World-class facilities, including the newly-opened Wolfson Laboratories


Integrating the study of basic and clinical immunology, microbiology and parasitology


Developing a greater understanding of processes underlying infection and disease development


Innovation through forging stronger links between biology and medicine


Cutting-edge research into preventions and cures for chronic infectious diseases


International impact on fighting neglected tropical diseases


The Centre for Immunology and Infection (CII) is a joint research centre created by the Hull York Medical School and the Department of Biology at the University of York.

Research within CII ranges from fundamental studies on the pathogenesis of infectious and non-infectious disease through to first-in-man clinical research.


The Centre for Immunology and Infection at YorNight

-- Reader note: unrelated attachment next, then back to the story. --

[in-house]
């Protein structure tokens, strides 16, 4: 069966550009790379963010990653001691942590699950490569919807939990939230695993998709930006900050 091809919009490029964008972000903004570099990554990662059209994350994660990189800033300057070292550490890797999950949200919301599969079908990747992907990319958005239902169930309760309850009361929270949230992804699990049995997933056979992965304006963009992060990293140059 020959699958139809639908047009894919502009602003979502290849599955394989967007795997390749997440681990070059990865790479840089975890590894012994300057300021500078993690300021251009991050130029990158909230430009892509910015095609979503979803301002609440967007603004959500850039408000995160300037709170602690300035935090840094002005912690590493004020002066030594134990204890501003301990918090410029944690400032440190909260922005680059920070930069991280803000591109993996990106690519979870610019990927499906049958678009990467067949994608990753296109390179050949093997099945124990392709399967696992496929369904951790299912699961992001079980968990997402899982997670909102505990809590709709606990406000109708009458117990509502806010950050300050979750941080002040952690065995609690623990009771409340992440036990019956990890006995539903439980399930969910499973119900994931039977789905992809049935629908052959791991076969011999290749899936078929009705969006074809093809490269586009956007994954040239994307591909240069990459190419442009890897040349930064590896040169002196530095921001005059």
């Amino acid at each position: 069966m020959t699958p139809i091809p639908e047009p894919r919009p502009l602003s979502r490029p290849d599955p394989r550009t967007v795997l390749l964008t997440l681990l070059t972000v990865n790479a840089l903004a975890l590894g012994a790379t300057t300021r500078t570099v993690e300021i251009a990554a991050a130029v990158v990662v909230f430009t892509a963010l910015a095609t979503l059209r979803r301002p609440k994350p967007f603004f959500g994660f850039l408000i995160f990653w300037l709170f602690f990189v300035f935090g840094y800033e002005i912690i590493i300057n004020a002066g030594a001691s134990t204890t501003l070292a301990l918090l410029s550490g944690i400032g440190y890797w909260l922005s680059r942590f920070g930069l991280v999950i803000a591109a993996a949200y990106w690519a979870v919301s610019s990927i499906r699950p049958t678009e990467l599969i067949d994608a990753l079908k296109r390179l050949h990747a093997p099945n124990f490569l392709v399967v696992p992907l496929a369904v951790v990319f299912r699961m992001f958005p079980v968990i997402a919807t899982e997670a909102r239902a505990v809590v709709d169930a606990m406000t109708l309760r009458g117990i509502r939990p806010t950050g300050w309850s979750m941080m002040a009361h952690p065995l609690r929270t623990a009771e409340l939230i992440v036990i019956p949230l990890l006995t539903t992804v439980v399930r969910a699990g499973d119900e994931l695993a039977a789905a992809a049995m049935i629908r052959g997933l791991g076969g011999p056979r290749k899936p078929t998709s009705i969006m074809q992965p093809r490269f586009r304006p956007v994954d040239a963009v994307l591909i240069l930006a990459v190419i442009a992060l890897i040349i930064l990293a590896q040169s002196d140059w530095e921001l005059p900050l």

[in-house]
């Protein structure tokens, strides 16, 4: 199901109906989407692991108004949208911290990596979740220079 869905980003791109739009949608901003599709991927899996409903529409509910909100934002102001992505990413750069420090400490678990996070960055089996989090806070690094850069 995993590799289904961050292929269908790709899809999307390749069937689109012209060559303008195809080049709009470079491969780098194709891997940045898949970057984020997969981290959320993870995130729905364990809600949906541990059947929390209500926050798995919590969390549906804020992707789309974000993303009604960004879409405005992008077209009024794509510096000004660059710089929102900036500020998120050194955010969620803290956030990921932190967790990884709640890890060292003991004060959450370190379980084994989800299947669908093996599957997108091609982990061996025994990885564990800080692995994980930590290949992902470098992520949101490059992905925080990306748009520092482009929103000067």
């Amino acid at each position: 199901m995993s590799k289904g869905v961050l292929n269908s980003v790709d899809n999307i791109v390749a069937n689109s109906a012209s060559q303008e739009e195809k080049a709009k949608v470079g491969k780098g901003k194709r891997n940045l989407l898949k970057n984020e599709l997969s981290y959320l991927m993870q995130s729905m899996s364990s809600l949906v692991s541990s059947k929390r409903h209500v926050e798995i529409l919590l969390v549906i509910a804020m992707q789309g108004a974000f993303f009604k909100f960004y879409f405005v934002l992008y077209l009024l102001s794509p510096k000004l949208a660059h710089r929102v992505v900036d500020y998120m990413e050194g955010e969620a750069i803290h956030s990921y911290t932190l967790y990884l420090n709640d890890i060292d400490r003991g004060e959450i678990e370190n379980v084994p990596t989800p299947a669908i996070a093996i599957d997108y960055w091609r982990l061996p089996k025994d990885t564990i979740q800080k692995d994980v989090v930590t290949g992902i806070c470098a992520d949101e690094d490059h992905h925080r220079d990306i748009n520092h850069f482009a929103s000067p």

Posted on Tuesday 30 September 2014

The University of York in collaboration with the City of York and Museums Trust held a European Researchers Night on Friday 26th September, one of only 4 cities in the UK. The CII took part in several activities including:

York research centre in challenge triumph

Posted on Wednesday 17 September 2014

A team led by the Centre for Immunology and Infection (CII) at York is one of five winners who will share a total of £4.9 million in the UK’s National Centre for the Replacement, Refinement and Reduction of Animals in Research (NC3Rs), the CRACK IT Challenges programme.

New appointments in the Centre for Immunology and infection

Posted on Wednesday 17 September 2014

The CII is excited to welcome two new appointees over the summer, Prof Antal Rot and Dr Ian Hitchcock.


The Centre for Immunology and Infection is structured into three overlapping research areas: clinical and translational researchimmunology, and pathogen biology.

The Centre's researchers are involved in two major interdisciplinary collaborations:



Non-coding RNAs and the regulation of inflammation and respiratory disease

4.00PM, Q014 - Centre for Immunology and Infection

Prof Mark Lindsay, University of Bath

Study at CII